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Most of us have the same mental image of a pharmacist—a friendly smile in a white lab coat standing between a cash register and a wall of pill bottles. Consider, though, how that person wearing the white coat does more than hand us our medicine.
“Traditionally, pharmacists were seen as prescription fillers,” says Blake Pitstick, PharmD, a clinical pharmacist serving in a primary care office. “But we’re healthcare collaborators. We’re educators and experts promoting the best possible outcomes.”
Pharmacists are instrumental, for doctors and patients. Sure, they fill prescriptions and ask if you have any questions. But they ask for a reason. Because they know what’s in the bottle, how it’s made, and how it will help you.
They’re experts, eager to answer your questions about this medicine and that vaccine and those medical devices—“because we want patients to feel confident and to feel better.”
Educators and experts
Pharmacists are oil wells of expertise. Beyond filling prescriptions, they translate and explain the complicated languages of health and medicine for patients, including
- A diagnosis, condition, or disease
- New prescriptions, over-the-counter medicines, and vaccines
- Possible side effects of medicine and combinations of medicine
- When and how to take multiple prescriptions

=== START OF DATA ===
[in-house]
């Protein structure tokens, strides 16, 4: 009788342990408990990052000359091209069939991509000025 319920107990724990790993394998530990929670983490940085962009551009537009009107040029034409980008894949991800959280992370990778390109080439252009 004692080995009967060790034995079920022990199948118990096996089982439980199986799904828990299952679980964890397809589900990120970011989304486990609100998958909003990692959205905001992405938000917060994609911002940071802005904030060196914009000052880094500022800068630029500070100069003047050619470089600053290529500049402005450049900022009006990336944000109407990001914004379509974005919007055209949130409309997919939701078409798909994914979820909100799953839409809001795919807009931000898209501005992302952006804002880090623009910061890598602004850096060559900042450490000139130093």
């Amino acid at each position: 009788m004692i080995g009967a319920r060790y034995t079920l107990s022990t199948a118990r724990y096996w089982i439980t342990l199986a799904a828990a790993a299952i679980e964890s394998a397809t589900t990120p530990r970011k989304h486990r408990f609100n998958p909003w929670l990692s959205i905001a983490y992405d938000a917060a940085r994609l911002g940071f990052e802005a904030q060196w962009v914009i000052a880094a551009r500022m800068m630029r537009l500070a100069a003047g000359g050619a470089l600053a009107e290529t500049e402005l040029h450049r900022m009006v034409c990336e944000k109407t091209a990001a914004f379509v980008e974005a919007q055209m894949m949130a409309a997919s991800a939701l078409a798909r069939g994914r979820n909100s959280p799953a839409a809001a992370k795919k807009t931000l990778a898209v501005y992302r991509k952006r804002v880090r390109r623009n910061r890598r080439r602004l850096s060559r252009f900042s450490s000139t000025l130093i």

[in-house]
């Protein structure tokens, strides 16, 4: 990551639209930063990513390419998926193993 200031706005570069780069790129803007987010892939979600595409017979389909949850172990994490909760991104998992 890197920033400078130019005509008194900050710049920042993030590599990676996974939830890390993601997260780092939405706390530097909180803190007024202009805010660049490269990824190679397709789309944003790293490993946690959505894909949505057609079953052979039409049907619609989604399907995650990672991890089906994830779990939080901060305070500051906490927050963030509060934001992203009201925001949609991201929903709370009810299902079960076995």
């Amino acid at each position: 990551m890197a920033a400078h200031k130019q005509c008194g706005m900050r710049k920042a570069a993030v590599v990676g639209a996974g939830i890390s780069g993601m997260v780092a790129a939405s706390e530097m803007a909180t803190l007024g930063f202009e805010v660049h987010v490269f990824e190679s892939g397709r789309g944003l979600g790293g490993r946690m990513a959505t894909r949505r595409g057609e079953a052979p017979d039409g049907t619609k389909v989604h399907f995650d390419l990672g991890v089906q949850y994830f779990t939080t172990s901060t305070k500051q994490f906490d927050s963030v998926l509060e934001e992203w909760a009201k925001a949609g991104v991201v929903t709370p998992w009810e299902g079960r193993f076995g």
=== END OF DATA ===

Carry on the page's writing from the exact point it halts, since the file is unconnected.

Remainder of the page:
- The ins-and-outs of medical devices, such as inhalers, glucose meters, insulin injectors, etc.
But patients will sometimes avoid asking for help, for a variety of reasons. Blake, and his pharmacist colleagues, want you to know it’s better to ask for help than not. If you have questions, concerns, or even doubts, a pharmacist is equipped to help you.
“We often have the biggest breakthroughs with patients when they’re transparent and honest with where they’re at,” says Blake.
And you can find pharmacists “in a lot of different spaces throughout healthcare,” says Blake. “The opportunities are pretty much endless where we specialize and serve.”
Where to find a pharmacist
Before his days as a clinical pharmacist in a primary care office (as an ambulatory clinical pharmacist), Blake served in an outpatient oncology pharmacy, helping patients going through cancer treatment.
Similarly, pharmacists serve in
- Hospitals, working closely with hospital care teams, making medicine recommendations, confirming correct doses, and helping with discharge planning. This includes working with nursing units, answering questions and helping build treatment plans.
- Cancer care, providing expertise in cancer drugs, including choosing and monitoring those used in a patient’s treatment. These pharmacists also prepare chemotherapy drugs and counsel patients about their prescriptions.
- Palliative and end-of-life care, customizing treatment plans with care providers to improve symptoms of serious illness and the comfort of patients. They also help connect patients and their families to resources for emotional support.